Of course, the challenge

The trail acts as a rite of passage for those attracted to serene alpine environments and endurance feats, climbing to 2,500 meters five times and totaling somewhere around 33,000 feet of total elevation gain. Each section of trail has at least one significant climb, usually followed by an almost equally brutal descent. It’s certainly no walk in the park, but the rewards are well worth the effort. We chose to run the entire course over five days, a brisk yet not impossibly fast pace.

The less comfortable challenges

Let’s be real; as athletes, we are very comfortable and familiar with the challenges associated with long days in the mountains. We know how to suffer. We live for those hard moments in a race or long run where the remaining miles seem infinite. So long runs or athletic feats, although challenging, are well within our comfort zone.

My favorite part of the TMB was finding solace in the comfort of the challenge I had ahead while also being tested by how nerve-wracking it is to travel to a country (or three) where you don’t speak the language. I found a home within the magnitude of the effort and yet was still able to step out of my comfort zone in ways I never would be able to at home.

Cat on the move, high above Courmayeur, Italy. (Photo: Yves Marie Hervault.)

The food

The only thing I like as much as running is eating, and luckily clocking 20-plus miles a day demands a high caloric intake. The difference is, unlike big, remote adventure runs in the states, you don’t have to rely entirely on gels and dehydrated meals on the TMB. From every snack to every meal, I ate like a queen. Villages with stores and bakeries are found daily, and more than 50 trail refuges offer reasonable prices for hot meals like raclette and beef stew. On top of that, post-run wine is cheaper than water, and there is more chocolate than even I could eat. When in Europe… right?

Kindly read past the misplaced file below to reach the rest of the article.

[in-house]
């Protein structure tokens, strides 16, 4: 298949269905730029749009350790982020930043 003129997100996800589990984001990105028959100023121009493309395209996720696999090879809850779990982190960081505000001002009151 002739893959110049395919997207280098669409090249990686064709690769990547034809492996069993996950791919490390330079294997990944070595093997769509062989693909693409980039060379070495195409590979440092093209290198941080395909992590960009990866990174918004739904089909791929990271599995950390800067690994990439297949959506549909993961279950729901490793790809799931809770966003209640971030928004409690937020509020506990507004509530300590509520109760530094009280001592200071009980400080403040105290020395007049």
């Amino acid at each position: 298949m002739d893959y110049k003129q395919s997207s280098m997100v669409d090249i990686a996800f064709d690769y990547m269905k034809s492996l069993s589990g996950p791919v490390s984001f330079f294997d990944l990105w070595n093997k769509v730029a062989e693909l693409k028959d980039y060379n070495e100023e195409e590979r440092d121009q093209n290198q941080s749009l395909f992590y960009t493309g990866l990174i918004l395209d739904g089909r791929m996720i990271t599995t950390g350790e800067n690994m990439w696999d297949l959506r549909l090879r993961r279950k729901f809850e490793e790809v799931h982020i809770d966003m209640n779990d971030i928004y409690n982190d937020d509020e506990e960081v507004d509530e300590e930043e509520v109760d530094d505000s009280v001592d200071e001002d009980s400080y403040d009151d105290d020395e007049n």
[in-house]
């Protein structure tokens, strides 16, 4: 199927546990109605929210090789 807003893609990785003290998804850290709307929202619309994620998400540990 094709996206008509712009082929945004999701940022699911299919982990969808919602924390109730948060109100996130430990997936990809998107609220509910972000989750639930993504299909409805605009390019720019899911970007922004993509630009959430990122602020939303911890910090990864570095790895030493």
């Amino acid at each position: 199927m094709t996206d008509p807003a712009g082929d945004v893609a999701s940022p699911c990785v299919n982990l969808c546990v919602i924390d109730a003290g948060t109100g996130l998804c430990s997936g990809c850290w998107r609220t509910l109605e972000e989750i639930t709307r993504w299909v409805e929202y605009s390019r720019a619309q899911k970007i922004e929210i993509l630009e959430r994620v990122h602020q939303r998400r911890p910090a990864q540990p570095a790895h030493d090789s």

Hard terrain, easy to follow

One of the most appealing characteristics of the Tour du Mont Blanc is how accessible and well marked the trail is. Even with a running partner who is navigationally challenged and insisted the wrong direction at every junction, it was impossible to get truly lost. The trail winds through some of the most sought-after terrain in Europe, so people are always nearby and are usually willing to help. (If you still feel a little unsure and would like some professional help, go on a Run The Alps trip and they’ll do the navigation for you.) Mindless running is sometimes the best running.

The simple act of running. This time, en route up to Col Bonhomme, outside Les Contamines, France. (Photo: Yves Marie Hervault.)

Simply the act of running

Running is always satisfying, but it’s especially wonderful when the only thing on your agenda every day is to wake up and run through some of the most spectacular trails on the planet. The simple act of following the Tour du Mont Blanc each day from town to refuge to village to town rewards you with a sense of accomplishment. Run through the mountains all morning, then descend to town just in time for a late lunch. It is immensely satisfying.